After having charges for financial malfeasance dismissed against him, former Amaya Gaming Chief Executive Officer David Baazov is now striking back. His first target? The very organization that brought the original charges against him in Canada that forced him out of the largest gaming company in the world.

Baazov Targets AMF

In a Quebec court last week, Baazov’s attorneys filed a lawsuit against the L’Autorite des Marches Financiers, otherwise known as the AMF in Canada. This is one of the key regulators in the nation regarding financial dealings, comparable to what the Securities and Exchange Commission in the States of America does. In filing the suit, Baazov alleges that the AMF was “slanderous” in their actions against him and is seeking roughly $2 million in damages.

The Baazov lawsuit is a direct result of the five counts that were brought against Baazov by the AMF from his actions regarding the merger of the then-known as Amaya Gaming and the online poker giant PokerStars. Those five charges, including influencing or attempting to influence the market price of Amaya stocks, were being litigated in Judge Salvatore Masci’s court in Quebec. That trial ended last June when, in a stunning move, Masci stayed the proceedings.

This is an interesting process that may never see Baazov nor his fellow defendants prosecuted. According to Canadian law, a stay is issued when there has been an “abuse of process” that “violates the principles of fundamental justice.” The results of a stay in the Canadian courts means that “charges that are stayed may never be prosecuted” because of the legal misbehavior. It is under this process that Baazov is most likely filing his lawsuit and, should he win the case, he has stated he would donate the $2 million to five different charities in Canada (Baazov himself is worth approximately $2.2 billion).

The AMF is not commenting on the lawsuit from Baazov, although AMF spokesman Sylvain Theberge did state to the Toronto Star that the lawsuit was “unfounded” and that there were plans to “vigorously” defend their actions.

How the Mighty Have Fallen…

Just five years ago, Baazov was the king of the online gaming and poker world. As the Chief Executive Officer of Amaya Gaming, he negotiated the sale of the online poker behemoth PokerStars to the company. That $4.9 billion deal was the largest in the history of online gaming and immediately made Amaya Gaming the leader in the industry, passing other stalwarts such as (the previous largest gaming company) and 888 Holdings.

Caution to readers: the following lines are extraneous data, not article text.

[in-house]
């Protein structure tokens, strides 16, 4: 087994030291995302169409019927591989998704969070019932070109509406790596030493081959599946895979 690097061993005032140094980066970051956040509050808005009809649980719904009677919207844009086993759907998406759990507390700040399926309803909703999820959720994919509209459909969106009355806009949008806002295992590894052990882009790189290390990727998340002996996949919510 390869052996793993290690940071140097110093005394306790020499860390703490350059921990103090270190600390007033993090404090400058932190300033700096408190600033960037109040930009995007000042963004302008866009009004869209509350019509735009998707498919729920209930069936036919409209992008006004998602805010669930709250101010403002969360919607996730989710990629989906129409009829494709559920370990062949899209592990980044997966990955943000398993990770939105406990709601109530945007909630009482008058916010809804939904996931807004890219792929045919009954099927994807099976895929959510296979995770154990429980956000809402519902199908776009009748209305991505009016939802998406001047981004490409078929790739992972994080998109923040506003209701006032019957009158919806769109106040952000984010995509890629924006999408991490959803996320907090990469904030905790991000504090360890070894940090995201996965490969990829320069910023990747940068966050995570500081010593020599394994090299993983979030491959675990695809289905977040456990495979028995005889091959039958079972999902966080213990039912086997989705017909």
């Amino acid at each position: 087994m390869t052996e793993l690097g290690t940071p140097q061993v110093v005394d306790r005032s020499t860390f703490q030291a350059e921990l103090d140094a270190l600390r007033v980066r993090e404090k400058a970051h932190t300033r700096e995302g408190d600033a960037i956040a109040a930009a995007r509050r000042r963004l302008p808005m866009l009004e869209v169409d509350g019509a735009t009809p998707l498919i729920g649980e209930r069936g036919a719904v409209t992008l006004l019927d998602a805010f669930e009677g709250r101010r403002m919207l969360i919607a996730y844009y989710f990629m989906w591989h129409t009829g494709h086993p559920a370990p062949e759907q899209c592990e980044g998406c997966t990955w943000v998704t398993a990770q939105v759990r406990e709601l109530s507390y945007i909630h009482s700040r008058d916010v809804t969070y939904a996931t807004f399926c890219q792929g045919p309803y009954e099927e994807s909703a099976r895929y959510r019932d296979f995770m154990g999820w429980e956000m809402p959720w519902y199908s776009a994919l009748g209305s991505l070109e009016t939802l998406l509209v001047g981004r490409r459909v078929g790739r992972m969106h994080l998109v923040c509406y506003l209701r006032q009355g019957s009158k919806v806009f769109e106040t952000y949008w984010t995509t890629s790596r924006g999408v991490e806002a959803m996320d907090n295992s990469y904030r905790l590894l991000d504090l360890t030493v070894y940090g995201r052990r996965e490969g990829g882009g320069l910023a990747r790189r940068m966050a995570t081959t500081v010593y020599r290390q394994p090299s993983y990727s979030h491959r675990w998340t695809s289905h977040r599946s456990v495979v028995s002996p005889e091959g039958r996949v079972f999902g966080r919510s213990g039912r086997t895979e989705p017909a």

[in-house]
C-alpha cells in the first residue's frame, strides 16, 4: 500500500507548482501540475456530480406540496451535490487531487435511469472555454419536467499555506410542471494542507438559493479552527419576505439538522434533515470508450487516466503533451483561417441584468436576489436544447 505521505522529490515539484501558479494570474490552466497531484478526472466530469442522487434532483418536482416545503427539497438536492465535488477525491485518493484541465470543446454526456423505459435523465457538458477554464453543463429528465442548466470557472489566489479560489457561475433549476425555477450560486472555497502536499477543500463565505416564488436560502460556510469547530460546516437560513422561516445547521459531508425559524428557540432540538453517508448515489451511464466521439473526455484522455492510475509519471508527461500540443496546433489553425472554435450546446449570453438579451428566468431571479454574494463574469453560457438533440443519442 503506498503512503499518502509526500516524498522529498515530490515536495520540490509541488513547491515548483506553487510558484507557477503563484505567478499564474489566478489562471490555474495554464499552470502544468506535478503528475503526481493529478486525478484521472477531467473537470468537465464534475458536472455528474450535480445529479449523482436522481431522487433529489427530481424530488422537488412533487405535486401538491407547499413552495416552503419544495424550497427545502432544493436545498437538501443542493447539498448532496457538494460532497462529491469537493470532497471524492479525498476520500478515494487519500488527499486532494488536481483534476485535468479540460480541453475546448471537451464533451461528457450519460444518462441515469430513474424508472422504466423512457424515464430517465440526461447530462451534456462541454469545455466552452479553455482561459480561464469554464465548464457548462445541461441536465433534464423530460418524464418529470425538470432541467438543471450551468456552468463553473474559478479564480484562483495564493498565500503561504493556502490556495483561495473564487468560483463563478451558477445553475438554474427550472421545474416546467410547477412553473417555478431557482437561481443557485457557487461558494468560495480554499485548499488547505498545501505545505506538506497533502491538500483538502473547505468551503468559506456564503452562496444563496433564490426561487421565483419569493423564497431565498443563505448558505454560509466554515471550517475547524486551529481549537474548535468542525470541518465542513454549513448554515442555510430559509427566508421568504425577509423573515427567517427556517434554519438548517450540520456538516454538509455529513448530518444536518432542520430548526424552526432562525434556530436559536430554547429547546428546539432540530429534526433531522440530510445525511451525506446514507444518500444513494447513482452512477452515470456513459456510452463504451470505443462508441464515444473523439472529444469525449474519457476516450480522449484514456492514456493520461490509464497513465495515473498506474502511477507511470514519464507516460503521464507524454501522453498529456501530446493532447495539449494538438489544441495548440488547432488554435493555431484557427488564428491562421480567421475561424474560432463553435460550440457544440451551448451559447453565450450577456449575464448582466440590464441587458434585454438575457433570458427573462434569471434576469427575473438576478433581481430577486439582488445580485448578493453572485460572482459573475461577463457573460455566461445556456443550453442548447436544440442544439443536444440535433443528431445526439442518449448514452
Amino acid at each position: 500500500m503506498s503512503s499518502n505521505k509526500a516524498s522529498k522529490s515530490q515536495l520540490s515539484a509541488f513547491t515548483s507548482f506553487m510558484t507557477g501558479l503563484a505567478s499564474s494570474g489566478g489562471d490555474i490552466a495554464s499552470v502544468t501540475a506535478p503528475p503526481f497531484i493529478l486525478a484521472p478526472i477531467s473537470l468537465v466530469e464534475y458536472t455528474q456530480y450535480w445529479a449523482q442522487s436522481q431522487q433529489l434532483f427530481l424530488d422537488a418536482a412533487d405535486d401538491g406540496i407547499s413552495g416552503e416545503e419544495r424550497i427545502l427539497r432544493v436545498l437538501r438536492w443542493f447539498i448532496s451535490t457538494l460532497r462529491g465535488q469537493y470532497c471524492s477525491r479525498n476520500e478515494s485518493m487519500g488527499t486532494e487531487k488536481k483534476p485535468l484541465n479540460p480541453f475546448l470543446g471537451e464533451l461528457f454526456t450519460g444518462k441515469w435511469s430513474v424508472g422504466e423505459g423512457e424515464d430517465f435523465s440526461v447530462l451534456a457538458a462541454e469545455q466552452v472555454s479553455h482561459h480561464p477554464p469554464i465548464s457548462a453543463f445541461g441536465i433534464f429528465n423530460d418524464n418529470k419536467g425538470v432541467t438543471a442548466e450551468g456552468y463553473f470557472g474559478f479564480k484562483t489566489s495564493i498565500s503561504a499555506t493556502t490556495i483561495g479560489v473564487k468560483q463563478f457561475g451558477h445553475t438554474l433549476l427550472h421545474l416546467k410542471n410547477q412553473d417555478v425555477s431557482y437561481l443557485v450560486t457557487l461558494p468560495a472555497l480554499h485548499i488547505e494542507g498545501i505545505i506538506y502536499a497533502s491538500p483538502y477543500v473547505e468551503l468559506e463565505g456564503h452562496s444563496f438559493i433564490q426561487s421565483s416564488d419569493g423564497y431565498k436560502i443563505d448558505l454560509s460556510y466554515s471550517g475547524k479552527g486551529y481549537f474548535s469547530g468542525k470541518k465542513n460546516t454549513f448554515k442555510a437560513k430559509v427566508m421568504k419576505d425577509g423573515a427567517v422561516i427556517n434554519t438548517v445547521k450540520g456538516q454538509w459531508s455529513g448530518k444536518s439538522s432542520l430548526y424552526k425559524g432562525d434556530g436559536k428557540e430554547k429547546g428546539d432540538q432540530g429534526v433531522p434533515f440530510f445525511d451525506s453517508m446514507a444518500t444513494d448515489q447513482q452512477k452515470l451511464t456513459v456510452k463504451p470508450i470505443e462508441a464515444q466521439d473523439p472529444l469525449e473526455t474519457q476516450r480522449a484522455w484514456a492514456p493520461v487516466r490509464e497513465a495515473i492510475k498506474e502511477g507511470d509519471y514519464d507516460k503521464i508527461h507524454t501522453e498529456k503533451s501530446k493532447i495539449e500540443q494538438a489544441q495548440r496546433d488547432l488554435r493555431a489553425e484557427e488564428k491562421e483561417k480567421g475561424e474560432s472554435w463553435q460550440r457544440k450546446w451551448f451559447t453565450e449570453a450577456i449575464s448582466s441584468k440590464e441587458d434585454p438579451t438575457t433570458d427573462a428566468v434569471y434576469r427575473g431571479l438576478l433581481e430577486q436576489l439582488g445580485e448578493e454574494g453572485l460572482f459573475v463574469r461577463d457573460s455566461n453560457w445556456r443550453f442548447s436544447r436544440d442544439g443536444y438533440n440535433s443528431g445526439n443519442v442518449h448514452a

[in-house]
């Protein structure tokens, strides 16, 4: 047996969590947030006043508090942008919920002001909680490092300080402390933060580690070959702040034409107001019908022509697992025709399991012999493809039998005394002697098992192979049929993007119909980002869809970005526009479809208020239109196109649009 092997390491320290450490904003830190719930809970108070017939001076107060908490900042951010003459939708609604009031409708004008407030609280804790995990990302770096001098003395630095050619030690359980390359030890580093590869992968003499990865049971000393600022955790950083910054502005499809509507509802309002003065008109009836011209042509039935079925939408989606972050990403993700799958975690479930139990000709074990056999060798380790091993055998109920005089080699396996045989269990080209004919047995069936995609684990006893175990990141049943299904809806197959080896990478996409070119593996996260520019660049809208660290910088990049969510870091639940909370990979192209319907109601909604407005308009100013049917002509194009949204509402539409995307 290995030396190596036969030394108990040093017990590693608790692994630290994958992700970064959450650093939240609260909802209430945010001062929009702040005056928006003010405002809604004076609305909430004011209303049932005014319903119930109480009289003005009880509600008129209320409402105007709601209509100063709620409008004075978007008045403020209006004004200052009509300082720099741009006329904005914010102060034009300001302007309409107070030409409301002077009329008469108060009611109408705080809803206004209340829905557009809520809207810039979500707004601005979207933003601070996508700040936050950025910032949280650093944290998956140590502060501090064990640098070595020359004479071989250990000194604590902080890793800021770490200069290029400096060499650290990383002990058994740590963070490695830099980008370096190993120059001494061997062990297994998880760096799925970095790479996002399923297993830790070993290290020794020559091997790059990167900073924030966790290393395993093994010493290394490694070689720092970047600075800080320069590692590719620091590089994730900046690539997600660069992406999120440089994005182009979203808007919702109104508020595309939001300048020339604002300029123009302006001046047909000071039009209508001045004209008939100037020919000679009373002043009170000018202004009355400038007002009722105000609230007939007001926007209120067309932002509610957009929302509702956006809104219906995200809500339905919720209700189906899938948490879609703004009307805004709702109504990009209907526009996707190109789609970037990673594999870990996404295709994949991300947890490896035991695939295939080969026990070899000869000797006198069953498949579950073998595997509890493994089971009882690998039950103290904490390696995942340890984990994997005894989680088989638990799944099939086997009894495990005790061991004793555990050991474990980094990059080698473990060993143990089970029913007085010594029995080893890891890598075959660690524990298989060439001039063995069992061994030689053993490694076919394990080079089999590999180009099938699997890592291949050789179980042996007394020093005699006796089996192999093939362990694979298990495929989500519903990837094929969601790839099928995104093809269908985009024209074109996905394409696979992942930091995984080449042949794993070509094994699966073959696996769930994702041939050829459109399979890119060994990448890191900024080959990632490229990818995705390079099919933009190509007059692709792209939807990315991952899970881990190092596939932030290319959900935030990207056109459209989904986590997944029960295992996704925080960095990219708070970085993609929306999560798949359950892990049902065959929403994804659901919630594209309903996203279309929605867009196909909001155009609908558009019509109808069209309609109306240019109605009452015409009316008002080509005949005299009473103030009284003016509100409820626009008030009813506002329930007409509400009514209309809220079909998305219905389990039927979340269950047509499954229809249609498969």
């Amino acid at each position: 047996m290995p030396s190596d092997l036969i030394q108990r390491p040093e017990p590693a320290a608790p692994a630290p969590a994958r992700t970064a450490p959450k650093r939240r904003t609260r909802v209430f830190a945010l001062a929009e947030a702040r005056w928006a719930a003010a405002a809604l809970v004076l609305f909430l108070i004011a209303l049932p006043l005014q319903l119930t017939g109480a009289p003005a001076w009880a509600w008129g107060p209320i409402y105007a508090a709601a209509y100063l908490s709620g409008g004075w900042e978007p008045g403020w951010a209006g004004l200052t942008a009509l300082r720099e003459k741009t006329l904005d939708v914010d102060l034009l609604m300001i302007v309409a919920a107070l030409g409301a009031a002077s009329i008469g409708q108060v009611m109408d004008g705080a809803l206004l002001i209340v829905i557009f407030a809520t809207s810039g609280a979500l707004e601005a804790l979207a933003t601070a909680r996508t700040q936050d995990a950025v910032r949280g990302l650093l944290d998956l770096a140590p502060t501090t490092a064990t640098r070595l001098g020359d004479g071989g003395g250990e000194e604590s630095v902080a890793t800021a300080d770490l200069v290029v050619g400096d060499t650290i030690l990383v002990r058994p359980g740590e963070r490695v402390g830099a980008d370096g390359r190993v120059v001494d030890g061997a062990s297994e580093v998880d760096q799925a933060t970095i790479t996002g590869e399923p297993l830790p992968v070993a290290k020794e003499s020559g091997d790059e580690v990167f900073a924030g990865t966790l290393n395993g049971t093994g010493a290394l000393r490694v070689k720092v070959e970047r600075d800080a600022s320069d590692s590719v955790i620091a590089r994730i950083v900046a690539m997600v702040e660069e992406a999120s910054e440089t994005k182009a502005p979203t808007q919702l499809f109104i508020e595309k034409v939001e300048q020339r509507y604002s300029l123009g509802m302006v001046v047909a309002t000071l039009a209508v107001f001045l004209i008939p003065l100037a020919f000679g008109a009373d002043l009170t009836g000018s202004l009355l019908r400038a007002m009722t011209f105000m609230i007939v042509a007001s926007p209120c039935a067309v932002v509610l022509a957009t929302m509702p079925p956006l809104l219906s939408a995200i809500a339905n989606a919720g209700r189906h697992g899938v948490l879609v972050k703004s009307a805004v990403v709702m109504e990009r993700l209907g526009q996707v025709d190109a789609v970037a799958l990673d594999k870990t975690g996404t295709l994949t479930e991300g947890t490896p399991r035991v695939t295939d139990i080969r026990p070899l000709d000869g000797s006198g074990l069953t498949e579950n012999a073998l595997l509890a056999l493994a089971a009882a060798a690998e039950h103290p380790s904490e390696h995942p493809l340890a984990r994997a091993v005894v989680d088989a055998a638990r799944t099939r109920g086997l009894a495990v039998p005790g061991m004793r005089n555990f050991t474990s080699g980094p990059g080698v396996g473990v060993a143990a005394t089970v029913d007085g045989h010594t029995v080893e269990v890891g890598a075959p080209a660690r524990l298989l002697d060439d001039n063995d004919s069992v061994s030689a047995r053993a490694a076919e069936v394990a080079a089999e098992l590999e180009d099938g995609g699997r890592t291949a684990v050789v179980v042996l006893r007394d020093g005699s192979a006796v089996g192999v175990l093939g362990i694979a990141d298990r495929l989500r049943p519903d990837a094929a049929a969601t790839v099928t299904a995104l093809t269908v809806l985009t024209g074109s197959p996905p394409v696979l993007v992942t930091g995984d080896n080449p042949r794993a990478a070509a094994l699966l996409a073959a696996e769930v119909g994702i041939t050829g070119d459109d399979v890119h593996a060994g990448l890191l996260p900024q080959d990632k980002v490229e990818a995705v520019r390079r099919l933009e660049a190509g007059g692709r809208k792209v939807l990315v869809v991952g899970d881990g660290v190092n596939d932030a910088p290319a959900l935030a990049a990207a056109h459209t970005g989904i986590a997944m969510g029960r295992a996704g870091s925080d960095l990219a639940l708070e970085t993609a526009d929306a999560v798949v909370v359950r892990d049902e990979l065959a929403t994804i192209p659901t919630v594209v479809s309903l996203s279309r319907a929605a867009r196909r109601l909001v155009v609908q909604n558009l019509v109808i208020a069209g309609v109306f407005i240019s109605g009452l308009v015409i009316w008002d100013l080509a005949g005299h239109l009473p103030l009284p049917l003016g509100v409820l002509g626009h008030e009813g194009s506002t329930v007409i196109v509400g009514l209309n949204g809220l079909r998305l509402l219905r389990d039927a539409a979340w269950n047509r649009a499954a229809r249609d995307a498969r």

But with that massive sale came massive attention from stock regulators in Canada. In December 2014, the Royal Canadian Mounted Police (RCMP) and the AMF conducted raids of the Amaya Gaming offices. The raids also covered the companies that worked with Amaya Gaming to come up with the money for the PokerStars purchase, Manulife Financial Corporation and Canaccord Genuity Group.

The AMF, once it reviewed the information from the raids, brought charges against Baazov and fellow businessmen Yoel Altma and Benjamin Ahdoot. Those charges stemmed from the rapid rise in Amaya stock prior to the 2014 merger between PokerStars and Amaya, which the AMF stated at the time that Baazov and his cohorts took advantage of by making stock purchases. The resulting charges forced Baazov from the gaming industry; after a brief dalliance with buying Amaya back and taking it private once again, Baazov instead sold his stock in the company (approximately 17% at one time) and left the business.

Amaya Gaming, since that time, has morphed into The Stars Group. Still maintaining its place as the biggest company in online gaming, the stock in the company has waffled greatly over the past five years. Around the time of the sale, Amaya’s stock was trading at around $31 per share. As The Stars Group, the stock price would peak in June 2018 at $37.80 but has since dropped to a closing price on Friday of $17.51.

Without knowing exactly the malfeasance that the legal team allegedly committed in the trying of the Baazov case, it is difficult to ascertain whether Baazov has a claim for his own lawsuit against the AMF. It could be, as is typical of legal issues, several years before everything is resolved in this case.

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